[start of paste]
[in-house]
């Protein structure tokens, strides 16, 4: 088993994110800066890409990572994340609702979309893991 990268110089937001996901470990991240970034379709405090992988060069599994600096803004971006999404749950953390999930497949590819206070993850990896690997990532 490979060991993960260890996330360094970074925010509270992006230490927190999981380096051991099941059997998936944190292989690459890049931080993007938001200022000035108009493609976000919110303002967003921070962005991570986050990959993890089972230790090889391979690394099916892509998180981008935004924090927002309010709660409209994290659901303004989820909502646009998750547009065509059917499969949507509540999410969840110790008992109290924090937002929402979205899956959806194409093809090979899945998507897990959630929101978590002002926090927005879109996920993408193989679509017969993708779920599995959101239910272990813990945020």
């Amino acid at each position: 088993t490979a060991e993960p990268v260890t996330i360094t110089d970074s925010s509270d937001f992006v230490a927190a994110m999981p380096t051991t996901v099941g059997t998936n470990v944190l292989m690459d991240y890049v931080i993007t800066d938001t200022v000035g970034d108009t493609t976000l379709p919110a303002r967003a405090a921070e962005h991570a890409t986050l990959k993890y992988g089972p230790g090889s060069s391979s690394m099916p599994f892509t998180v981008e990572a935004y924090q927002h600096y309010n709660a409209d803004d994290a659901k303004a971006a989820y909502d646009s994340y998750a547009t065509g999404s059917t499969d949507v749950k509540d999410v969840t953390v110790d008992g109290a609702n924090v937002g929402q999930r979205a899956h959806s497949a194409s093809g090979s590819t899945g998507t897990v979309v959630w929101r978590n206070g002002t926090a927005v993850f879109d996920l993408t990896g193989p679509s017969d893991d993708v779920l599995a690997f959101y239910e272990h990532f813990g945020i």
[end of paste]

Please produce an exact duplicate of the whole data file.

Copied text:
[in-house]
């Protein structure tokens, strides 16, 4: 088993994110800066890409990572994340609702979309893991 990268110089937001996901470990991240970034379709405090992988060069599994600096803004971006999404749950953390999930497949590819206070993850990896690997990532 490979060991993960260890996330360094970074925010509270992006230490927190999981380096051991099941059997998936944190292989690459890049931080993007938001200022000035108009493609976000919110303002967003921070962005991570986050990959993890089972230790090889391979690394099916892509998180981008935004924090927002309010709660409209994290659901303004989820909502646009998750547009065509059917499969949507509540999410969840110790008992109290924090937002929402979205899956959806194409093809090979899945998507897990959630929101978590002002926090927005879109996920993408193989679509017969993708779920599995959101239910272990813990945020």
């Amino acid at each position: 088993t490979a060991e993960p990268v260890t996330i360094t110089d970074s925010s509270d937001f992006v230490a927190a994110m999981p380096t051991t996901v099941g059997t998936n470990v944190l292989m690459d991240y890049v931080i993007t800066d938001t200022v000035g970034d108009t493609t976000l379709p919110a303002r967003a405090a921070e962005h991570a890409t986050l990959k993890y992988g089972p230790g090889s060069s391979s690394m099916p599994f892509t998180v981008e990572a935004y924090q927002h600096y309010n709660a409209d803004d994290a659901k303004a971006a989820y909502d646009s994340y998750a547009t065509g999404s059917t499969d949507v749950k509540d999410v969840t953390v110790d008992g109290a609702n924090v937002g929402q999930r979205a899956h959806s497949a194409s093809g090979s590819t899945g998507t897990v979309v959630w929101r978590n206070g002002t926090a927005v993850f879109d996920l993408t990896g193989p679509s017969d893991d993708v779920l599995a690997f959101y239910e272990h990532f813990g945020i």